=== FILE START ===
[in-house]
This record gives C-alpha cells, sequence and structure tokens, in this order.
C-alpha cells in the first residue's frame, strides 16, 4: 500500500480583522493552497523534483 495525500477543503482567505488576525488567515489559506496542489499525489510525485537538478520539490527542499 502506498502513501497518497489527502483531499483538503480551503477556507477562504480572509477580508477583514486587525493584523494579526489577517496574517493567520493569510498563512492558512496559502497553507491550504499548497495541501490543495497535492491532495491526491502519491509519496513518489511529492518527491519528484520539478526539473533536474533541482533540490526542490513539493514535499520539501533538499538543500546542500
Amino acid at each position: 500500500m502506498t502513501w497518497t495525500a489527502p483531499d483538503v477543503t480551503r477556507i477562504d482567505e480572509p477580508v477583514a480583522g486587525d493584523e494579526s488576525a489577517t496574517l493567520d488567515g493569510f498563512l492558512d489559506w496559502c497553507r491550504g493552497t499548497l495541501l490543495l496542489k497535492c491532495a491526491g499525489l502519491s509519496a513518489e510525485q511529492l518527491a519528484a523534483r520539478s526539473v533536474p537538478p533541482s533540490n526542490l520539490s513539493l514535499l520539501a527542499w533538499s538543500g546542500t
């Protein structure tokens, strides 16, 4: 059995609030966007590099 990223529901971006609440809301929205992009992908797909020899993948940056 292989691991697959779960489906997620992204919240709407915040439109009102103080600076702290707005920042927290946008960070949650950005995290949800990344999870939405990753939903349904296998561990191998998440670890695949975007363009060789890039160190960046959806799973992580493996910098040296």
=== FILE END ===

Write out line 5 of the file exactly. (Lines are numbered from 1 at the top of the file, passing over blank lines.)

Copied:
């Protein structure tokens, strides 16, 4: 059995609030966007590099 990223529901971006609440809301929205992009992908797909020899993948940056 292989691991697959779960489906997620992204919240709407915040439109009102103080600076702290707005920042927290946008960070949650950005995290949800990344999870939405990753939903349904296998561990191998998440670890695949975007363009060789890039160190960046959806799973992580493996910098040296």